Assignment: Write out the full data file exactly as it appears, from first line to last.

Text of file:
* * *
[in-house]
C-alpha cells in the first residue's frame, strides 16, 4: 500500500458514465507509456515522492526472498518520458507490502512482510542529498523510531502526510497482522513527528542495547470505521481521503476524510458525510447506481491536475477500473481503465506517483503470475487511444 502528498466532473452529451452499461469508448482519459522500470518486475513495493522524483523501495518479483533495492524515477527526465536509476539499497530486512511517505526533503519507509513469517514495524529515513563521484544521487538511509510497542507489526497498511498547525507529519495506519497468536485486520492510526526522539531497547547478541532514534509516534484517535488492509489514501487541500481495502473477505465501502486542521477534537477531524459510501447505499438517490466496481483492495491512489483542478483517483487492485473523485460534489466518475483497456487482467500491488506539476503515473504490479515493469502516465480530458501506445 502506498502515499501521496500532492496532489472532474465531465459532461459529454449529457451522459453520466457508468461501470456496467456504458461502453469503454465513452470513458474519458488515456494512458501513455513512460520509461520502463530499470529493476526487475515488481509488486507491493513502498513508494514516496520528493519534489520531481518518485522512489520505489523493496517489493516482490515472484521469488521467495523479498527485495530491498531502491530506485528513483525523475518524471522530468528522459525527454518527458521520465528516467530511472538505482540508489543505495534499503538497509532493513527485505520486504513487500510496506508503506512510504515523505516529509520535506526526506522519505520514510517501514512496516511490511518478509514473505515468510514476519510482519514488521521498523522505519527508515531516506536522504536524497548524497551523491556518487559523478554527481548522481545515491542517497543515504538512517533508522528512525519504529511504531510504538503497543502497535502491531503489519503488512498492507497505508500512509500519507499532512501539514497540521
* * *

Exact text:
[in-house]
C-alpha cells in the first residue's frame, strides 16, 4: 500500500458514465507509456515522492526472498518520458507490502512482510542529498523510531502526510497482522513527528542495547470505521481521503476524510458525510447506481491536475477500473481503465506517483503470475487511444 502528498466532473452529451452499461469508448482519459522500470518486475513495493522524483523501495518479483533495492524515477527526465536509476539499497530486512511517505526533503519507509513469517514495524529515513563521484544521487538511509510497542507489526497498511498547525507529519495506519497468536485486520492510526526522539531497547547478541532514534509516534484517535488492509489514501487541500481495502473477505465501502486542521477534537477531524459510501447505499438517490466496481483492495491512489483542478483517483487492485473523485460534489466518475483497456487482467500491488506539476503515473504490479515493469502516465480530458501506445 502506498502515499501521496500532492496532489472532474465531465459532461459529454449529457451522459453520466457508468461501470456496467456504458461502453469503454465513452470513458474519458488515456494512458501513455513512460520509461520502463530499470529493476526487475515488481509488486507491493513502498513508494514516496520528493519534489520531481518518485522512489520505489523493496517489493516482490515472484521469488521467495523479498527485495530491498531502491530506485528513483525523475518524471522530468528522459525527454518527458521520465528516467530511472538505482540508489543505495534499503538497509532493513527485505520486504513487500510496506508503506512510504515523505516529509520535506526526506522519505520514510517501514512496516511490511518478509514473505515468510514476519510482519514488521521498523522505519527508515531516506536522504536524497548524497551523491556518487559523478554527481548522481545515491542517497543515504538512517533508522528512525519504529511504531510504538503497543502497535502491531503489519503488512498492507497505508500512509500519507499532512501539514497540521